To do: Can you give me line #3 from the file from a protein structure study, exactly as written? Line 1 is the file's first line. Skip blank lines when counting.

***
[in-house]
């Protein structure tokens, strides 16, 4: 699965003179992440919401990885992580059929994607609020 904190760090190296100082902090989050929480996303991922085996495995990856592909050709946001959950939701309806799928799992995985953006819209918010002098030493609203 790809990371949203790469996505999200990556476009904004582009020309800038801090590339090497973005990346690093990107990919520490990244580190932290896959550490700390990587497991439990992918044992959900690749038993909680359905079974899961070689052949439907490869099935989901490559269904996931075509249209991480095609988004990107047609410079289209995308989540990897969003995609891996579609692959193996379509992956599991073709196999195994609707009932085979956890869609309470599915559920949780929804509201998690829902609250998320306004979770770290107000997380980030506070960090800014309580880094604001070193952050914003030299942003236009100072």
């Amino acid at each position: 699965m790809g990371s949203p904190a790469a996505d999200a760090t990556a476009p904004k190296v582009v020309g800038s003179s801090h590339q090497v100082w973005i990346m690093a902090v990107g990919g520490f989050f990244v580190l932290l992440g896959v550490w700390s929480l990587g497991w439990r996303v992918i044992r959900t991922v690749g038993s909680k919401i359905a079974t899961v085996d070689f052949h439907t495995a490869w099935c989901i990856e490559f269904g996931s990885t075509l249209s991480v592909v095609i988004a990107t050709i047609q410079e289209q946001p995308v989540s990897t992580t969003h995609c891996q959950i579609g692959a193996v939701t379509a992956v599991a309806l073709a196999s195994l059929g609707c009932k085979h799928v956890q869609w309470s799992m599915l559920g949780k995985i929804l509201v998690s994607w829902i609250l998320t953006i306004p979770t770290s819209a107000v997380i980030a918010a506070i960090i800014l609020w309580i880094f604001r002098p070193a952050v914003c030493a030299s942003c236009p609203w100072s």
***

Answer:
């Amino acid at each position: 699965m790809g990371s949203p904190a790469a996505d999200a760090t990556a476009p904004k190296v582009v020309g800038s003179s801090h590339q090497v100082w973005i990346m690093a902090v990107g990919g520490f989050f990244v580190l932290l992440g896959v550490w700390s929480l990587g497991w439990r996303v992918i044992r959900t991922v690749g038993s909680k919401i359905a079974t899961v085996d070689f052949h439907t495995a490869w099935c989901i990856e490559f269904g996931s990885t075509l249209s991480v592909v095609i988004a990107t050709i047609q410079e289209q946001p995308v989540s990897t992580t969003h995609c891996q959950i579609g692959a193996v939701t379509a992956v599991a309806l073709a196999s195994l059929g609707c009932k085979h799928v956890q869609w309470s799992m599915l559920g949780k995985i929804l509201v998690s994607w829902i609250l998320t953006i306004p979770t770290s819209a107000v997380i980030a918010a506070i960090i800014l609020w309580i880094f604001r002098p070193a952050v914003c030493a030299s942003c236009p609203w100072s």